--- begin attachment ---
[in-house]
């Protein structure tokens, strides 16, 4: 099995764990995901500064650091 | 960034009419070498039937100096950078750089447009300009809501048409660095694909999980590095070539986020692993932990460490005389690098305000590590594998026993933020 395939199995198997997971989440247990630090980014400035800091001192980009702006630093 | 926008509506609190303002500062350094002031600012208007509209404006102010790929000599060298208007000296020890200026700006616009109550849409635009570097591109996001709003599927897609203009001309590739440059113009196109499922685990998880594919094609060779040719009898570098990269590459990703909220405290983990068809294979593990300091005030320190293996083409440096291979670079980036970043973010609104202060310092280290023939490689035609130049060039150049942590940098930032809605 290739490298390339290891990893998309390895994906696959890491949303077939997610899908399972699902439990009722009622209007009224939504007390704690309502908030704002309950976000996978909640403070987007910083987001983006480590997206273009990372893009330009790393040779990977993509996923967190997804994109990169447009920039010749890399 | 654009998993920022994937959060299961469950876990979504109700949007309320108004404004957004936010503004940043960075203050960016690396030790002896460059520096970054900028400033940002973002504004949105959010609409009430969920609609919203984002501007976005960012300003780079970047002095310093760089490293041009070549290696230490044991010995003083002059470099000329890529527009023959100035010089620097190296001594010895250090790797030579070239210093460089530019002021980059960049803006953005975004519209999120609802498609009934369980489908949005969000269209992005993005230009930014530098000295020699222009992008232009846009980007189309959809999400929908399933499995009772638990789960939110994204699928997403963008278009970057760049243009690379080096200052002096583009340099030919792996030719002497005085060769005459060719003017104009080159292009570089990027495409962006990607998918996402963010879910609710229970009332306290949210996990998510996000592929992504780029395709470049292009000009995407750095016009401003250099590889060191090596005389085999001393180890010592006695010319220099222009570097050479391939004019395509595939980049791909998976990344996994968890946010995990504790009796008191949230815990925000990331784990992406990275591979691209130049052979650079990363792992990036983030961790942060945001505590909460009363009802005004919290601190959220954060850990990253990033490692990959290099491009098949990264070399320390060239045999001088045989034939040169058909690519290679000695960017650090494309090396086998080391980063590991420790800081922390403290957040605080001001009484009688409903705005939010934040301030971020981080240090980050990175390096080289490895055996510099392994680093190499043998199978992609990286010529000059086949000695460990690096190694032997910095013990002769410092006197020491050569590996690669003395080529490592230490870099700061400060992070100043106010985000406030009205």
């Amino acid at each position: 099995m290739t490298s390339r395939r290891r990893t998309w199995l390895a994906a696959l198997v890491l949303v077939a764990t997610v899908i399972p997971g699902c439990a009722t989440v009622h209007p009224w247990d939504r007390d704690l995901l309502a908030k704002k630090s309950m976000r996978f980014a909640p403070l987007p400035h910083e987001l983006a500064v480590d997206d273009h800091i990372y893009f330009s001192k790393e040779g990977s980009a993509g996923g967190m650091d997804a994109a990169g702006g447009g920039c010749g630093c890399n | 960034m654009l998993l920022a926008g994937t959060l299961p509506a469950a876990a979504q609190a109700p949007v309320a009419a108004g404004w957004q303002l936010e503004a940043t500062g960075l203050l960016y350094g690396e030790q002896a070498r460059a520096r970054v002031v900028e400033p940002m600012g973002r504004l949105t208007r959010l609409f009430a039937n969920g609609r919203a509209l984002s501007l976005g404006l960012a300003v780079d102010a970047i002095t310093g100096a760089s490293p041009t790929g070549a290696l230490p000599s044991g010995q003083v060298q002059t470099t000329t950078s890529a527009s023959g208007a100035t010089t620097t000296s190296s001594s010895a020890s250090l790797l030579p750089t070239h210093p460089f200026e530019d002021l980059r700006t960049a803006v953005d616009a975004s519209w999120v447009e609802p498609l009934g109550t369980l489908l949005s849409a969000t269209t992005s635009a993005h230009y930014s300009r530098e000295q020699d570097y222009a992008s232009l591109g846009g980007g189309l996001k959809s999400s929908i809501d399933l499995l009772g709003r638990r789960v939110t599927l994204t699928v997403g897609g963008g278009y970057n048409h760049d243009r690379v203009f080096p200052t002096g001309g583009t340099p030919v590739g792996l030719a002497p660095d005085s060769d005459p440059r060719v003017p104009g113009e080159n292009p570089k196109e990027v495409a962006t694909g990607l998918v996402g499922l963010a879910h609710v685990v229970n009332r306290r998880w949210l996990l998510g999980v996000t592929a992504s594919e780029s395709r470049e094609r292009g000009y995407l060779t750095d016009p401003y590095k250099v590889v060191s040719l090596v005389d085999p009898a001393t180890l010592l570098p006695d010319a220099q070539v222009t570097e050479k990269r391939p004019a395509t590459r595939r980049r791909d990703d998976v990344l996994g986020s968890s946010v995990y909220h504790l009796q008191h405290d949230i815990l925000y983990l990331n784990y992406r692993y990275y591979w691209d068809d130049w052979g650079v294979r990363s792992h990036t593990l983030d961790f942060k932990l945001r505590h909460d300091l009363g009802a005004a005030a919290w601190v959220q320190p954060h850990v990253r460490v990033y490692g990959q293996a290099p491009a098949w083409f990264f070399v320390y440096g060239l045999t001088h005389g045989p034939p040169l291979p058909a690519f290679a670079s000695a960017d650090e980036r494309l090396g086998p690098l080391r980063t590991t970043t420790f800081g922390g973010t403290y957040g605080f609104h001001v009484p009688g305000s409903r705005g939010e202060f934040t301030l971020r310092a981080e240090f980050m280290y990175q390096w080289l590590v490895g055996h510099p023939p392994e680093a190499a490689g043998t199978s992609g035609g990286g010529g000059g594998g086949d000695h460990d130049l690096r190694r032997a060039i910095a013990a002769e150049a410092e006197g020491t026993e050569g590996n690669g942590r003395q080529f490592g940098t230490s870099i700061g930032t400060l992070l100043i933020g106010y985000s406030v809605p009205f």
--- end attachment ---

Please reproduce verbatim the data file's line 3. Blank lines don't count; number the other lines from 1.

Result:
């Amino acid at each position: 099995m290739t490298s390339r395939r290891r990893t998309w199995l390895a994906a696959l198997v890491l949303v077939a764990t997610v899908i399972p997971g699902c439990a009722t989440v009622h209007p009224w247990d939504r007390d704690l995901l309502a908030k704002k630090s309950m976000r996978f980014a909640p403070l987007p400035h910083e987001l983006a500064v480590d997206d273009h800091i990372y893009f330009s001192k790393e040779g990977s980009a993509g996923g967190m650091d997804a994109a990169g702006g447009g920039c010749g630093c890399n | 960034m654009l998993l920022a926008g994937t959060l299961p509506a469950a876990a979504q609190a109700p949007v309320a009419a108004g404004w957004q303002l936010e503004a940043t500062g960075l203050l960016y350094g690396e030790q002896a070498r460059a520096r970054v002031v900028e400033p940002m600012g973002r504004l949105t208007r959010l609409f009430a039937n969920g609609r919203a509209l984002s501007l976005g404006l960012a300003v780079d102010a970047i002095t310093g100096a760089s490293p041009t790929g070549a290696l230490p000599s044991g010995q003083v060298q002059t470099t000329t950078s890529a527009s023959g208007a100035t010089t620097t000296s190296s001594s010895a020890s250090l790797l030579p750089t070239h210093p460089f200026e530019d002021l980059r700006t960049a803006v953005d616009a975004s519209w999120v447009e609802p498609l009934g109550t369980l489908l949005s849409a969000t269209t992005s635009a993005h230009y930014s300009r530098e000295q020699d570097y222009a992008s232009l591109g846009g980007g189309l996001k959809s999400s929908i809501d399933l499995l009772g709003r638990r789960v939110t599927l994204t699928v997403g897609g963008g278009y970057n048409h760049d243009r690379v203009f080096p200052t002096g001309g583009t340099p030919v590739g792996l030719a002497p660095d005085s060769d005459p440059r060719v003017p104009g113009e080159n292009p570089k196109e990027v495409a962006t694909g990607l998918v996402g499922l963010a879910h609710v685990v229970n009332r306290r998880w949210l996990l998510g999980v996000t592929a992504s594919e780029s395709r470049e094609r292009g000009y995407l060779t750095d016009p401003y590095k250099v590889v060191s040719l090596v005389d085999p009898a001393t180890l010592l570098p006695d010319a220099q070539v222009t570097e050479k990269r391939p004019a395509t590459r595939r980049r791909d990703d998976v990344l996994g986020s968890s946010v995990y909220h504790l009796q008191h405290d949230i815990l925000y983990l990331n784990y992406r692993y990275y591979w691209d068809d130049w052979g650079v294979r990363s792992h990036t593990l983030d961790f942060k932990l945001r505590h909460d300091l009363g009802a005004a005030a919290w601190v959220q320190p954060h850990v990253r460490v990033y490692g990959q293996a290099p491009a098949w083409f990264f070399v320390y440096g060239l045999t001088h005389g045989p034939p040169l291979p058909a690519f290679a670079s000695a960017d650090e980036r494309l090396g086998p690098l080391r980063t590991t970043t420790f800081g922390g973010t403290y957040g605080f609104h001001v009484p009688g305000s409903r705005g939010e202060f934040t301030l971020r310092a981080e240090f980050m280290y990175q390096w080289l590590v490895g055996h510099p023939p392994e680093a190499a490689g043998t199978s992609g035609g990286g010529g000059g594998g086949d000695h460990d130049l690096r190694r032997a060039i910095a013990a002769e150049a410092e006197g020491t026993e050569g590996n690669g942590r003395q080529f490592g940098t230490s870099i700061g930032t400060l992070l100043i933020g106010y985000s406030v809605p009205f």